Supposedly, Pope Gregory the Great was walking through the Roman market when he saw some slaves for sale, and, seeing how good looking they were, asked what nationality they were. When he was told they were Angles, he said “Non Angli, sed Angeli” (Not Angles, but Angels)
Oh, this story had such a VERY promising start, and it ends with a lame-o Latin pun?
Any relation to Lex?
“The Germans are used to punctuality. I have become a bit of an Italian.” - Pope Benedict XVI, making light of being late.
Not all that impressive. The guy’s name was Simon. So what Jesus was saying was “Hey, I’m gonna call you Rock, because you’re going to be the foundation of my church”. I don’t think Simon was called Peter before that point, so it doesn’t really qualify as a pun.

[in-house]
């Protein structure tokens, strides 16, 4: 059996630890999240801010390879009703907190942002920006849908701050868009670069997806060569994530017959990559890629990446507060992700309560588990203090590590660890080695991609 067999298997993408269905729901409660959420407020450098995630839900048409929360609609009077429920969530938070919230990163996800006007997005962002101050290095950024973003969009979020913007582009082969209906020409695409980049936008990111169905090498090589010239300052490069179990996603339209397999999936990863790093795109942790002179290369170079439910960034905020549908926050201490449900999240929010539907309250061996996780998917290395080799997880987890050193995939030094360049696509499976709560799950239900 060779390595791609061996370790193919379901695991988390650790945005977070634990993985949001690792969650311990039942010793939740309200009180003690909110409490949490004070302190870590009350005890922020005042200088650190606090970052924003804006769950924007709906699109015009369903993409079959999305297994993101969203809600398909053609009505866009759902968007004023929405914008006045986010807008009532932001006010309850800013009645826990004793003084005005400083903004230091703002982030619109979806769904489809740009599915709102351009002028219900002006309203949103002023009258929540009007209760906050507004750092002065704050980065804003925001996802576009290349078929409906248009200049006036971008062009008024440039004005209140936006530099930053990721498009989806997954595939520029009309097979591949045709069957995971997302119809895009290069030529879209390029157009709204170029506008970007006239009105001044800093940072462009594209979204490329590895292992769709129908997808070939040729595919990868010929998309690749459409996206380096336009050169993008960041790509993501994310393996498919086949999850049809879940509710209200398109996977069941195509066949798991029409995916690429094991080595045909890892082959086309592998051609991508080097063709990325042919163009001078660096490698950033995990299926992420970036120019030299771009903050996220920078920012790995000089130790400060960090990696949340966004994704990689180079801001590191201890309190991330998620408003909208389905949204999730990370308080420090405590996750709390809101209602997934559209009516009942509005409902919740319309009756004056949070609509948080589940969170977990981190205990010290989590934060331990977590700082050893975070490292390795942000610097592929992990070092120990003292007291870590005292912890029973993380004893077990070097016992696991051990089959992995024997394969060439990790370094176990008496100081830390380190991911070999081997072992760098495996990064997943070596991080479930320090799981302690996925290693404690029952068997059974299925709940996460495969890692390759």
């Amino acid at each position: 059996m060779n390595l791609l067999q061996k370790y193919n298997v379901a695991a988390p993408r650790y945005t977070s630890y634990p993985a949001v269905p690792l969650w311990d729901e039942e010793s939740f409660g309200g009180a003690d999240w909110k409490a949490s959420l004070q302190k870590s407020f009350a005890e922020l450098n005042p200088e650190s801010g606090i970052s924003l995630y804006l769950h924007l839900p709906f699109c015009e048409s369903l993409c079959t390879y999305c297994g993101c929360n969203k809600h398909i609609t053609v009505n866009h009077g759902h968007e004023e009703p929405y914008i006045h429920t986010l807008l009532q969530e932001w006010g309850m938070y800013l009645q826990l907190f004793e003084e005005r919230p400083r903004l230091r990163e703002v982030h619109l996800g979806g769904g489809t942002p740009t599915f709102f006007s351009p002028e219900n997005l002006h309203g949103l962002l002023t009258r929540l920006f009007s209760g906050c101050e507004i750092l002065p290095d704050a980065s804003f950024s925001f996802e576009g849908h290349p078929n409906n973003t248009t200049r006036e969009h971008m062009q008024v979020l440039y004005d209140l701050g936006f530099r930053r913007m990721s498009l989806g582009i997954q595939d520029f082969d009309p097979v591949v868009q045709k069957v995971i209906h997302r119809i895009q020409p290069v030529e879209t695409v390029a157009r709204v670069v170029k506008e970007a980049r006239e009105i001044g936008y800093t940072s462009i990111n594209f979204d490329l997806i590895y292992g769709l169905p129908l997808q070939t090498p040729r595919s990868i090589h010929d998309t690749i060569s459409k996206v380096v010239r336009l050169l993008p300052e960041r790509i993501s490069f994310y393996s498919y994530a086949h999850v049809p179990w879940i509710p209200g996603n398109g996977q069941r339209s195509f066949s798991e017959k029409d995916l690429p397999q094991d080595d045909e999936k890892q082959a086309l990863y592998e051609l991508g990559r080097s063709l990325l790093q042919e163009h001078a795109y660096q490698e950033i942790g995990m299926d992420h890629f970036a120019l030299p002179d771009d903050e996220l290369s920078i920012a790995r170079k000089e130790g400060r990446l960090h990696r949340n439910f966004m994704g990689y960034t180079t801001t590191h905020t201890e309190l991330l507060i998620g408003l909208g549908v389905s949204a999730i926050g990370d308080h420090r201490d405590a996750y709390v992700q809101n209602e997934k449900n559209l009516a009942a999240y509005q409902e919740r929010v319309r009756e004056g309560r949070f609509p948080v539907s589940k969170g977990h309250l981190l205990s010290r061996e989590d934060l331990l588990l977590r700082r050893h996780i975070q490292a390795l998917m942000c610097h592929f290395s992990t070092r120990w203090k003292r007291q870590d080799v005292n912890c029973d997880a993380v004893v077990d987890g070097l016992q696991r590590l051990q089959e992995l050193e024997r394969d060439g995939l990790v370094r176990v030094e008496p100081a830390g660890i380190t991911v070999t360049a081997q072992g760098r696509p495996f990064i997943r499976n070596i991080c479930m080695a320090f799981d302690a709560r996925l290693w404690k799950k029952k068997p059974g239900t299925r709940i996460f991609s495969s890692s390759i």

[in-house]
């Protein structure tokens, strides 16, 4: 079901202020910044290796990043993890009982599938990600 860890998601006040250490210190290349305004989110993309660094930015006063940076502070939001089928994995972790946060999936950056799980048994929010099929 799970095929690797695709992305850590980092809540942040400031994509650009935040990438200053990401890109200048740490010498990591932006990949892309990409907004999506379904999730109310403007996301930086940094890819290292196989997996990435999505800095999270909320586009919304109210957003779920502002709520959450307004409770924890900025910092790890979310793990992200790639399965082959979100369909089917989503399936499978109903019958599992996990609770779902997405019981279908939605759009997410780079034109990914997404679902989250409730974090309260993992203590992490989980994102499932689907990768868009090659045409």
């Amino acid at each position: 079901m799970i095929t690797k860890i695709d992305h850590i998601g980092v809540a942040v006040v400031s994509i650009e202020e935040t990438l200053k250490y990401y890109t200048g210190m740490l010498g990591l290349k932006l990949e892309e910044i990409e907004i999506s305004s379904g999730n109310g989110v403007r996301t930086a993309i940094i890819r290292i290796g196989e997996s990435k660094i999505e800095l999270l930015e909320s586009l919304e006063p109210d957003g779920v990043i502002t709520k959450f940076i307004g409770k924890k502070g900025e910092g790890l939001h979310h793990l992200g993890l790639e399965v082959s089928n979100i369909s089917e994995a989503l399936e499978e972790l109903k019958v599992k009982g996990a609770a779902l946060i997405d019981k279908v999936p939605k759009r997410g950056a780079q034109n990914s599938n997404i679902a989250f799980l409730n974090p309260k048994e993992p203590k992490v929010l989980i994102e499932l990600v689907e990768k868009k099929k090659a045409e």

There are a lot of puns in the Old Testament, though. Whenever you see something like “And she called her son ____, because he would _____”, it’s almost always a pun. The name itself will mean one thing, but the justification is some other word which sounds similar, and both meanings will be relevant to the person named. And if any single human figure were to be considered central to Judaism, it’d probably be Moses, who is credited with writing several books of the Bible, so this probably meets the OP’s criteria.
Martin Gardner wrote a column about wordplay in the Bible. He said the Aramaic words for “gnat” and “camel” are respectively “galma” and “gamla”.